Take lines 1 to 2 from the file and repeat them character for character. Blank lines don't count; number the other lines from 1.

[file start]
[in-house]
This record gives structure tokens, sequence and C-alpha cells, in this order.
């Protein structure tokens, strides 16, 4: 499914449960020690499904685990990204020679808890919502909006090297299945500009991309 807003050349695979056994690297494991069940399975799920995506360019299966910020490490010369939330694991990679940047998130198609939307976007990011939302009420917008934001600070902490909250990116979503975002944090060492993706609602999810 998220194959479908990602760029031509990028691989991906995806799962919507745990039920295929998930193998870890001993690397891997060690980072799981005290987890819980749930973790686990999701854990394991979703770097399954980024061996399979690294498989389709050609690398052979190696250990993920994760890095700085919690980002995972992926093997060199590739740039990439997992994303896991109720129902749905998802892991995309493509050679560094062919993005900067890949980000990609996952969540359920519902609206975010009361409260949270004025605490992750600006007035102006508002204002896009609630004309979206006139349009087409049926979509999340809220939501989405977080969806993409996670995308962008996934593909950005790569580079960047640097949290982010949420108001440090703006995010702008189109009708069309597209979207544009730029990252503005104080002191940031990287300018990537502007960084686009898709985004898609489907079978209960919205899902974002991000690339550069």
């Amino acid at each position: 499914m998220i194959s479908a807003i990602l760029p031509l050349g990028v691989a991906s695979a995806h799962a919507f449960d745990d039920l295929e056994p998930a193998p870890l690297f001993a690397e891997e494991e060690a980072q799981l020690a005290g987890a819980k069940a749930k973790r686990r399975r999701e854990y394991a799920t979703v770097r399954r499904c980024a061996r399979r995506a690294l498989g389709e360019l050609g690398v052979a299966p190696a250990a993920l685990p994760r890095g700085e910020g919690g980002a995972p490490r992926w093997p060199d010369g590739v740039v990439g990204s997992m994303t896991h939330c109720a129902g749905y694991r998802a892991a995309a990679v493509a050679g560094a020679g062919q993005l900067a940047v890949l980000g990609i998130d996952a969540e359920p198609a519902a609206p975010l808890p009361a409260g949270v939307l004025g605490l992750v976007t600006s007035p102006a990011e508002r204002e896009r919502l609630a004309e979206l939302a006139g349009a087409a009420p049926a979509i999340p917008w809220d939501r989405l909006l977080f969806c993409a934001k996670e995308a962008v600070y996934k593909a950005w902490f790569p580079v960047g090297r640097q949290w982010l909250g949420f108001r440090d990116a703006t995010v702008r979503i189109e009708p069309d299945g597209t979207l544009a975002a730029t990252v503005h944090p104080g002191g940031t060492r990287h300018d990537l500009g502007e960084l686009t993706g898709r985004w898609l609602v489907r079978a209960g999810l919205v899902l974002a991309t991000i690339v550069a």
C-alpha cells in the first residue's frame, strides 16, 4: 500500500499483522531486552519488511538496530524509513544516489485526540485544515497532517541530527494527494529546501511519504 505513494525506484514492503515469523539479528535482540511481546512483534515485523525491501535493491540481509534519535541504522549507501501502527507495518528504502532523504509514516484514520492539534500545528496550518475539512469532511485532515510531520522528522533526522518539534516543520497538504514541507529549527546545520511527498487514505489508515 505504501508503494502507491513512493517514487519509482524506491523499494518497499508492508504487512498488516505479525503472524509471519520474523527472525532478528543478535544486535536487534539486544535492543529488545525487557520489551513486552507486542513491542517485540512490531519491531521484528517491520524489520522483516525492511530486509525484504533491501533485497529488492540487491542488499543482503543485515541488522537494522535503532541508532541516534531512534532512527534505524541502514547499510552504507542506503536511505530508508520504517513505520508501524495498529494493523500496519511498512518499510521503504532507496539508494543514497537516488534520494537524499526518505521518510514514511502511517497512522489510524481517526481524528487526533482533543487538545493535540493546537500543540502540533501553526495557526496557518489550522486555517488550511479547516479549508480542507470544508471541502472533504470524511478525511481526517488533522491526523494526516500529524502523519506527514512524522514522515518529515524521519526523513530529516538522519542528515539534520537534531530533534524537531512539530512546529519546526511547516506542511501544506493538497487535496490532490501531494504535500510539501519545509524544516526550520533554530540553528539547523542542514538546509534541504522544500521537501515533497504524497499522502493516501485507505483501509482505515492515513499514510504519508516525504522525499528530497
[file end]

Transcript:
[in-house]
This record gives structure tokens, sequence and C-alpha cells, in this order.